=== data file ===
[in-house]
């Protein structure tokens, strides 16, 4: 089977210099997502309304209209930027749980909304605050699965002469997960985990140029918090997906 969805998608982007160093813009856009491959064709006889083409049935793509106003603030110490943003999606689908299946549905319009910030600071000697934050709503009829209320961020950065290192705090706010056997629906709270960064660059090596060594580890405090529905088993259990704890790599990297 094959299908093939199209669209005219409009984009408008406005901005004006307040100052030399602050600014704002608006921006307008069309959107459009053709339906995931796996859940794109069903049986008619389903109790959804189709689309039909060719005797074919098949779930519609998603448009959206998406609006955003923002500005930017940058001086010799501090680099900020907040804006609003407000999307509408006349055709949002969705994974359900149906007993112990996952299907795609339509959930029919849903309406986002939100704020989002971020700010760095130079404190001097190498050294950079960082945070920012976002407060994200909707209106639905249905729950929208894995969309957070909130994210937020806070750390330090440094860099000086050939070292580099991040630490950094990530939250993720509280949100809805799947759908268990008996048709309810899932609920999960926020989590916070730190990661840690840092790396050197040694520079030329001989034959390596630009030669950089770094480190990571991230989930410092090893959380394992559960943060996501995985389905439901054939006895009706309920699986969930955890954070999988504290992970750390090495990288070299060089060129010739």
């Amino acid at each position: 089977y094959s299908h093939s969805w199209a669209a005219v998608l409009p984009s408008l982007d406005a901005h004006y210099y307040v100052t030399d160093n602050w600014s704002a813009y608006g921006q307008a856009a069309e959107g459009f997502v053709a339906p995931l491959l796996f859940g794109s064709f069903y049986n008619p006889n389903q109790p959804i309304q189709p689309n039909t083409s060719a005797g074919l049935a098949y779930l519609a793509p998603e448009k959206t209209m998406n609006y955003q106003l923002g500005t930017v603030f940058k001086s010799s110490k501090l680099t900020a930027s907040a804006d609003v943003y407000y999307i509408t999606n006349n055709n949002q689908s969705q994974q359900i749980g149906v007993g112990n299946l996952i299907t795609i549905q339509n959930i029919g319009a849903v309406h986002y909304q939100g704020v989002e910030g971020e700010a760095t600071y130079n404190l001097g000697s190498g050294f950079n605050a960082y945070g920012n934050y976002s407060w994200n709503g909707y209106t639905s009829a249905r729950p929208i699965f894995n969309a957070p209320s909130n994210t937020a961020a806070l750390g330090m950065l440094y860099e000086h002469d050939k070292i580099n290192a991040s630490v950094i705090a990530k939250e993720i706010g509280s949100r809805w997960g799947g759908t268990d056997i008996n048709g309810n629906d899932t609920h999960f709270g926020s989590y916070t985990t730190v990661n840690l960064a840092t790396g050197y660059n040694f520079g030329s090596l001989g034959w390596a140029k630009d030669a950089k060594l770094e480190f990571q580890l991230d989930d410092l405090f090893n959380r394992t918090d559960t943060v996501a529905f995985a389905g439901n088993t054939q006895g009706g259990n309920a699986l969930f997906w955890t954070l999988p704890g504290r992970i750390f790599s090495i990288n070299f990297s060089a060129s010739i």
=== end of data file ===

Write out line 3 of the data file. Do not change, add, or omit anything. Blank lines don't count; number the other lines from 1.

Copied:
């Amino acid at each position: 089977y094959s299908h093939s969805w199209a669209a005219v998608l409009p984009s408008l982007d406005a901005h004006y210099y307040v100052t030399d160093n602050w600014s704002a813009y608006g921006q307008a856009a069309e959107g459009f997502v053709a339906p995931l491959l796996f859940g794109s064709f069903y049986n008619p006889n389903q109790p959804i309304q189709p689309n039909t083409s060719a005797g074919l049935a098949y779930l519609a793509p998603e448009k959206t209209m998406n609006y955003q106003l923002g500005t930017v603030f940058k001086s010799s110490k501090l680099t900020a930027s907040a804006d609003v943003y407000y999307i509408t999606n006349n055709n949002q689908s969705q994974q359900i749980g149906v007993g112990n299946l996952i299907t795609i549905q339509n959930i029919g319009a849903v309406h986002y909304q939100g704020v989002e910030g971020e700010a760095t600071y130079n404190l001097g000697s190498g050294f950079n605050a960082y945070g920012n934050y976002s407060w994200n709503g909707y209106t639905s009829a249905r729950p929208i699965f894995n969309a957070p209320s909130n994210t937020a961020a806070l750390g330090m950065l440094y860099e000086h002469d050939k070292i580099n290192a991040s630490v950094i705090a990530k939250e993720i706010g509280s949100r809805w997960g799947g759908t268990d056997i008996n048709g309810n629906d899932t609920h999960f709270g926020s989590y916070t985990t730190v990661n840690l960064a840092t790396g050197y660059n040694f520079g030329s090596l001989g034959w390596a140029k630009d030669a950089k060594l770094e480190f990571q580890l991230d989930d410092l405090f090893n959380r394992t918090d559960t943060v996501a529905f995985a389905g439901n088993t054939q006895g009706g259990n309920a699986l969930f997906w955890t954070l999988p704890g504290r992970i750390f790599s090495i990288n070299f990297s060089a060129s010739i």